I continue my studies and empirical practice of Sabbath as a holy discipline in my life. While I recognize that I am not where I would like to be in practice or understanding, I realize that I am making forward progress and that is encouraging to me. The latest “piece” in my study portfolio has been another volume from the Ancient Practices Series published by Thomas Nelson. This third release, Sabbath, by Dan Allender has been another delightful read for me. I am enjoying the ancient practices series on whole, but in particular, my studies have been centered on trying to understand the Sabbath day.
The book is divided into three main sections comprised of eleven chapters. The individual sections provide the reader-student with background for foundation in understanding Sabbath, purpose of/for Sabbath, and how Sabbath is lived/application. The book is very logical in progression and invites the reader into a comfortable and easily digested study. Considering my desire for additional study, I especially enjoyed the well documented notes and bibliography sections of the book. Having read several of the articles and a number of the books listed in the notes and bibliography sections, I was encouraged to know I was on the right path in my quest for knowledge.
Over the past few years I have become aware of the growing conviction to learn God’s intent for man and Sabbath. This conviction is part of the fuel for my continued study and desire to learn more about the experience and practice of Sabbath as a way of life. I suppose it is with this awareness that the following excerpt continues to ring and echo in my ears and heart:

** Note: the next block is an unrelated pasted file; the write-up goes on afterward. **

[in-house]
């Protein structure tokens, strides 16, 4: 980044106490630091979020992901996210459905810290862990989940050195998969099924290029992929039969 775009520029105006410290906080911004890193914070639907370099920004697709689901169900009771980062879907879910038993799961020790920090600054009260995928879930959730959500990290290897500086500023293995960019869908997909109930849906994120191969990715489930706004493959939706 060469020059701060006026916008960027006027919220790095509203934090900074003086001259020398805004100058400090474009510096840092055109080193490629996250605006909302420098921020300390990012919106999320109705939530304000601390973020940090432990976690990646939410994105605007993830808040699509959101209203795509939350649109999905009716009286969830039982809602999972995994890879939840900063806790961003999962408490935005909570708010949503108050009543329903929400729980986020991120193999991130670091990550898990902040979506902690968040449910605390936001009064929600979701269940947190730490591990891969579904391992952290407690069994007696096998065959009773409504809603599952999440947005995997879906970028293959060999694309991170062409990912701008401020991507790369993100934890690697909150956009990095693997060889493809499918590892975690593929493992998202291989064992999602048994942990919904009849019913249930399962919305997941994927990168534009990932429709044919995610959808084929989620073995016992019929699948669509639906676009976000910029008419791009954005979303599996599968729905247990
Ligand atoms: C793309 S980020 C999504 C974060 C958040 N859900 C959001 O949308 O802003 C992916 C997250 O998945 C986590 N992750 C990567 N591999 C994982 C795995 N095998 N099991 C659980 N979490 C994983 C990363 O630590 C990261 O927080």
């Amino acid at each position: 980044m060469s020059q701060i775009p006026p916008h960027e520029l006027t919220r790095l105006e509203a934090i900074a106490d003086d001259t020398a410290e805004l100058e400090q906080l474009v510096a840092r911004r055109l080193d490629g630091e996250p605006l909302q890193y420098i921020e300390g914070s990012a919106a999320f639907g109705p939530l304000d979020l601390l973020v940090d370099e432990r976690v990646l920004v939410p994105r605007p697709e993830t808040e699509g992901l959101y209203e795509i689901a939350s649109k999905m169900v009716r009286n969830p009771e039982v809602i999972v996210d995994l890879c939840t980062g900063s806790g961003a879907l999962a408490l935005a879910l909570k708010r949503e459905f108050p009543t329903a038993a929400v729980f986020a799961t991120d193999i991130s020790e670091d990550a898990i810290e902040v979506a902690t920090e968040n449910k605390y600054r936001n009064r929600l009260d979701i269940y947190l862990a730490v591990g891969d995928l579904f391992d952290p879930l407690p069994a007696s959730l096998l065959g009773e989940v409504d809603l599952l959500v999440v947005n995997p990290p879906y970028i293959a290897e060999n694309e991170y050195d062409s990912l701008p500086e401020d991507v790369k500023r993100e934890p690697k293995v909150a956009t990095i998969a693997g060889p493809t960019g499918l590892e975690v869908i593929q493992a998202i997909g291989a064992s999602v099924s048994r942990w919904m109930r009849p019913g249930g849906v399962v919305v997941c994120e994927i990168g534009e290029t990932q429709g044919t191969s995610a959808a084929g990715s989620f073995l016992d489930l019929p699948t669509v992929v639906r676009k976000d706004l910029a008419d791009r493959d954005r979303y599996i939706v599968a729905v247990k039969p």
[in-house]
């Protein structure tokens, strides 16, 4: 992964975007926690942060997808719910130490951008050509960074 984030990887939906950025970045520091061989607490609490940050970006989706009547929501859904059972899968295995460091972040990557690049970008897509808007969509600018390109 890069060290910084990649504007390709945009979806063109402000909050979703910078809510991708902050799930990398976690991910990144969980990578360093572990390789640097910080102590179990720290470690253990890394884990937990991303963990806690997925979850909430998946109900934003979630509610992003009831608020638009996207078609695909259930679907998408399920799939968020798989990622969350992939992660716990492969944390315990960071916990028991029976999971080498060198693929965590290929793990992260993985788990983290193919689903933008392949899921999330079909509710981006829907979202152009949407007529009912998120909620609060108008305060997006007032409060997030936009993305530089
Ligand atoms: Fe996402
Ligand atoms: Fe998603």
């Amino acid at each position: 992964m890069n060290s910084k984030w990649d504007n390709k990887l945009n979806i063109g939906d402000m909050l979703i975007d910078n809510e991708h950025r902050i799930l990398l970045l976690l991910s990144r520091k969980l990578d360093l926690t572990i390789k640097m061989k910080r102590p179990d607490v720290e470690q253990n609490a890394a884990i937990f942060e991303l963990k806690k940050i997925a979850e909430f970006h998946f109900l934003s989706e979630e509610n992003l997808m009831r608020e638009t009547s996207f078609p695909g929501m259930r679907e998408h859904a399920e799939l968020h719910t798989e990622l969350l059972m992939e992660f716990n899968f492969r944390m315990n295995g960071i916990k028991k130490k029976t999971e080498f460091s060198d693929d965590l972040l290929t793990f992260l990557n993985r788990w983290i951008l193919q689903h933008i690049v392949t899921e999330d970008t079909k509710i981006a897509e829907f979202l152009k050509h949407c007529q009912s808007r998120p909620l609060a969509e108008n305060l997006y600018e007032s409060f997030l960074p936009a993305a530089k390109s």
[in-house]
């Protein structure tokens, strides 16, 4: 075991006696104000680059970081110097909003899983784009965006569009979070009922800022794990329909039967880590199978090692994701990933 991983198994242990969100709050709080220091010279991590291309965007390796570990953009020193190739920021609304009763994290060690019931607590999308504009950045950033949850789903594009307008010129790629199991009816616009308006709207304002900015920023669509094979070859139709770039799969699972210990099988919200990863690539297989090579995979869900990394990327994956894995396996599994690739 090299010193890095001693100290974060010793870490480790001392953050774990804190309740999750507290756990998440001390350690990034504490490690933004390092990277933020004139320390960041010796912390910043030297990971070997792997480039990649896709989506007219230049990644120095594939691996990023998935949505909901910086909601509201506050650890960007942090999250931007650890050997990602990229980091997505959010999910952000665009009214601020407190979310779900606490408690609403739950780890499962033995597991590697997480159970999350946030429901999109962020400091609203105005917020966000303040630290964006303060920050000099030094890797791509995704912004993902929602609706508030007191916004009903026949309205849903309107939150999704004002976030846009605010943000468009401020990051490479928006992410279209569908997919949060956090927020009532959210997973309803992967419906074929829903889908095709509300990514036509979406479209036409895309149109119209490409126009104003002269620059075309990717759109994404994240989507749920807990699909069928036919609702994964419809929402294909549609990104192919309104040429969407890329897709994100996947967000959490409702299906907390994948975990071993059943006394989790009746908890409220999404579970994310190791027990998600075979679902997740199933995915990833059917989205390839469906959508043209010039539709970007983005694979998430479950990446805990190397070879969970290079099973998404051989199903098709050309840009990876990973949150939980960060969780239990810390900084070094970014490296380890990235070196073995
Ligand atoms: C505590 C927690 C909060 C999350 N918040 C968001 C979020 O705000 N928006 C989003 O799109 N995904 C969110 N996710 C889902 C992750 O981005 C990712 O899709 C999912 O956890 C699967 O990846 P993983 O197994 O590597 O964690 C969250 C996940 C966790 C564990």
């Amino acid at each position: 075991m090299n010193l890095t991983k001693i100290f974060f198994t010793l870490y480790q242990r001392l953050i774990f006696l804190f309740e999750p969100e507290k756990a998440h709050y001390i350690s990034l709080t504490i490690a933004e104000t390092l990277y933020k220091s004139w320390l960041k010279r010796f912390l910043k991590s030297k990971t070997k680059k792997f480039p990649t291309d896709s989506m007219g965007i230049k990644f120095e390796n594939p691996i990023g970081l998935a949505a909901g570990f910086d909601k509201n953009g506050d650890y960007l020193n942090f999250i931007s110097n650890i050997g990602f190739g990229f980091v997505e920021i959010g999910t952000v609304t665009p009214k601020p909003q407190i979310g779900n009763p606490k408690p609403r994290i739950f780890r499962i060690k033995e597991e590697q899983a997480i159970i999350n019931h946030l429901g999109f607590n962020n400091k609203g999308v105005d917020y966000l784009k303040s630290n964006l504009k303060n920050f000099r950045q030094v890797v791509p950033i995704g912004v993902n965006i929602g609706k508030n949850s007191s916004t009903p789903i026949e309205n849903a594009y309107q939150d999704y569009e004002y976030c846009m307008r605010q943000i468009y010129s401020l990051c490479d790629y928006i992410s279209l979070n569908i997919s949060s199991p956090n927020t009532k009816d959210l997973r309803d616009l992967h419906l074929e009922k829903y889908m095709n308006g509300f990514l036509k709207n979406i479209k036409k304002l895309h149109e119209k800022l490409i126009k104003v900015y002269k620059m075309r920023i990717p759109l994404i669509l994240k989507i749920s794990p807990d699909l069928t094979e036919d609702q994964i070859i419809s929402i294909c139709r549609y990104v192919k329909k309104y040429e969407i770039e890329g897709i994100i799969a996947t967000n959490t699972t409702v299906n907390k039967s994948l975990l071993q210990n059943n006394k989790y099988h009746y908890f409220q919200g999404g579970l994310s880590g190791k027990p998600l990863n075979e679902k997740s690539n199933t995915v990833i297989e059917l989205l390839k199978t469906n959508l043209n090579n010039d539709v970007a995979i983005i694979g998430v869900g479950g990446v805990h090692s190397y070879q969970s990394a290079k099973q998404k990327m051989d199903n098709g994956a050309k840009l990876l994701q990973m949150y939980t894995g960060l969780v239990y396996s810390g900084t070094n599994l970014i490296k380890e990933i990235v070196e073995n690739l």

“Grace is God’s invitation to the possibility of a new garden of glory based on his son’s righteous obedience on our behalf. The Sabbath is the childlike play in the new garden because Jesus has humbly and courageously entered the garden of Gethsemane. A new garden party has begun in the Sabbath, and to not play and delight is rebellion against the in incarnation, crucifixion, resurrection, and ascension of Jesus.”
Finally, as if that last excerpt were not enough to stir my conviction again, Allender leaves me brooding with this closing thought:
“The Sabbath is my day; it is our day. We are created to create the sensual rhythms and rituals to taste God’s favor. All we must do is to go play in the fields of God and turn our sense to his faithful love. He is ready to play, nourish, and cherish us in a way that is not unlike the other six days, yet is different. How is it different? I don’t know. I simply know that it is the day God has created for us to celebrate. It is the one day that we are most uniquely called to play in beauty and freedom. If we ignore or misuse that day, then we are far less human than we could be.”
Challenging thoughts and catalyst to press in to the delight and joy that God calls us to share with Himself. I’m glad that I added this volume to my library…and I’m glad my vigor is renewed to continue my journey into Sabbath. “The Sabbath promises that a day of joy is ahead…” Carpe Diem.